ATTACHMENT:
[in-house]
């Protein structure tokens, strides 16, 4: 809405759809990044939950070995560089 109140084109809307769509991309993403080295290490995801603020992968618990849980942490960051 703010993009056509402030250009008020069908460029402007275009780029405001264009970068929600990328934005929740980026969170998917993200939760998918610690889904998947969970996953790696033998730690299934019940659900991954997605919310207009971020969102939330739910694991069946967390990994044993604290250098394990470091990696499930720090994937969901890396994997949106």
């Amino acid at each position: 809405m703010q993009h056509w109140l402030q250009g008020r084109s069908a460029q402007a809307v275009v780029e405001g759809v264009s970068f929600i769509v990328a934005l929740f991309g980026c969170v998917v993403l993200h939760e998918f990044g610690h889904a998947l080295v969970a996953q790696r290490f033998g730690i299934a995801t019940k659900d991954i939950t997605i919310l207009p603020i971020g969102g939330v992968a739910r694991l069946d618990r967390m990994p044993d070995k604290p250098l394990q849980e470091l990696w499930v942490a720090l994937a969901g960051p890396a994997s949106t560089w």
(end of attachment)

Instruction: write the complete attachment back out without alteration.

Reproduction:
[in-house]
């Protein structure tokens, strides 16, 4: 809405759809990044939950070995560089 109140084109809307769509991309993403080295290490995801603020992968618990849980942490960051 703010993009056509402030250009008020069908460029402007275009780029405001264009970068929600990328934005929740980026969170998917993200939760998918610690889904998947969970996953790696033998730690299934019940659900991954997605919310207009971020969102939330739910694991069946967390990994044993604290250098394990470091990696499930720090994937969901890396994997949106």
């Amino acid at each position: 809405m703010q993009h056509w109140l402030q250009g008020r084109s069908a460029q402007a809307v275009v780029e405001g759809v264009s970068f929600i769509v990328a934005l929740f991309g980026c969170v998917v993403l993200h939760e998918f990044g610690h889904a998947l080295v969970a996953q790696r290490f033998g730690i299934a995801t019940k659900d991954i939950t997605i919310l207009p603020i971020g969102g939330v992968a739910r694991l069946d618990r967390m990994p044993d070995k604290p250098l394990q849980e470091l990696w499930v942490a720090l994937a969901g960051p890396a994997s949106t560089w």